In contrast, as the FASB's priority has always been for its guidance to allow investors to make capital allocation decisions, a function of expense classification scheme has always been the only option US GAAP.

A combined approach leads to the best results.

Assume two comparable companies present basic (operating) information in a combined format:

ABC

XYZ

Revenue

100

100

Direct material

10

10

Direct wages

30

10

Depreciation

20

20

Cost of sales

60

40

Salaries

20

40

Services

10

10

Administrative expenses

30

50

Net income

10

10

While an investor will likely reach a conclusion similar to the function only approach above, a combined approach allows a more through analyses, especially if a granular expense breakdown is disclosed in the footnotes.

Unfortunately, unlike US GAAP, IFRS guidance does not necessarily lead to this result.

The FASB's XBRL (link) requires function based classification:



Cost Of Goods And Services Sold

Selling And Marketing Expense

General And Administrative Expense

Within each function, it then sub-classifies expenses by nature, for example employee compensation:



Cost Direct Labor

Sales Commissions And Fees

Labor And Related Expense

Under IFRS, companies may present a profit and loss statement classified by nature only.

Even when they decide (as most do) to present a function of expense P&L, the information is presented in two separate lists, making it nearly impossible to allocate, for example, employee benefits to functions like cost of sales or administration, a problem compounded by the general lack of granularity in IFRS reports.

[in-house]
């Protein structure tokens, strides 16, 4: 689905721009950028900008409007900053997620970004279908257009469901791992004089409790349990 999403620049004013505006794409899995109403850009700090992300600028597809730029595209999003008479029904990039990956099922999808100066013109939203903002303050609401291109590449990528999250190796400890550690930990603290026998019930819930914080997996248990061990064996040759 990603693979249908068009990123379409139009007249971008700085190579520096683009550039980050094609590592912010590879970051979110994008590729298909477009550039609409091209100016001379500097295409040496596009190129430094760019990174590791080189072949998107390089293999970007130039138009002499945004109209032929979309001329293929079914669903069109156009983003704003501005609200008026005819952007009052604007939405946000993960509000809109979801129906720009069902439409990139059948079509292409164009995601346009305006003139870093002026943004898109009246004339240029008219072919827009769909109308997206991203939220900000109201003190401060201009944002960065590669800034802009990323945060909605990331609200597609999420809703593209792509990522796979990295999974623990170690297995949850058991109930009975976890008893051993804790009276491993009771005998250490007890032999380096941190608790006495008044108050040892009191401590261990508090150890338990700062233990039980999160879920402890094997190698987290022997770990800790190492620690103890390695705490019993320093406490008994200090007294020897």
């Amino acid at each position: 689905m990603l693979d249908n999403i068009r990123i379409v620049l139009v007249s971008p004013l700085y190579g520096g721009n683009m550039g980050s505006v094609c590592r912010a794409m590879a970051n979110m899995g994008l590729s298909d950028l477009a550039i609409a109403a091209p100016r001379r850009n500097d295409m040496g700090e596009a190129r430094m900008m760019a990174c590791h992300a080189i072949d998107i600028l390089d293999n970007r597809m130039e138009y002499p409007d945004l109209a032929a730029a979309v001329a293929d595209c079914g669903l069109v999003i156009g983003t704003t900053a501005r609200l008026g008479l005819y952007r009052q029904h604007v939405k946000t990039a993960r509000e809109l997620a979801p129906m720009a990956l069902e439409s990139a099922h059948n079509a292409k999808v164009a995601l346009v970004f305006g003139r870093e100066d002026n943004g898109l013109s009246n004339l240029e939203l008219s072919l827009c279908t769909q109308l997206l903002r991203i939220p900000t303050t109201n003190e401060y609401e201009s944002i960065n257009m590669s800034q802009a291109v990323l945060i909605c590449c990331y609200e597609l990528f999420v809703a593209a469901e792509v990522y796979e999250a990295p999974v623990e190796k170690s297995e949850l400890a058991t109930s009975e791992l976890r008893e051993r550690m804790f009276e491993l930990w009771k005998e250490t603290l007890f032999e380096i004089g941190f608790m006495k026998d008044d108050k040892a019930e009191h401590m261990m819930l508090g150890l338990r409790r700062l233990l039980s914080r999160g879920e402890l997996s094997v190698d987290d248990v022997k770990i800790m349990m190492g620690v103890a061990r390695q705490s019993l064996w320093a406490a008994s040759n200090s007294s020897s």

The IFRS's XBRL uses such an either or format: (link)



In a recent paper, the IASB staff, among outer findings, noted:

(a) At the April 2018 ASAF meeting, we heard from some ASAF members that entities interpret paragraph 104 of IAS 1 as a requirement to provide only some selected amounts by nature, mainly those mentioned by IAS 1 (ie depreciation and amortisation expense and employee benefits expense).

link

This COA includes additional sub-classifications.

While many accounts can be taken to the financial statements, IFRS and US GAAP often require additional information to be disclosed or adjustments to be made.

For example, a note receivable, since it is, by nature, a Debt Instrument, should be recognized as a Note in the Debt Instruments 1.1.2.1.1 account group. However, the reason it is held effects will determine how it is disclosed (FVtPL, Trading, Available-For-Sale or Held-To-Maturity) while the time for which it is held where it is disclosed (in current or non-current assets). In addition, adjusted such as a discount, premium or impairment may also need to be recognized.

Similarly for PP&E, a company must keep track of (at minimum) acquisition cost and an accumulated depreciation adjustment.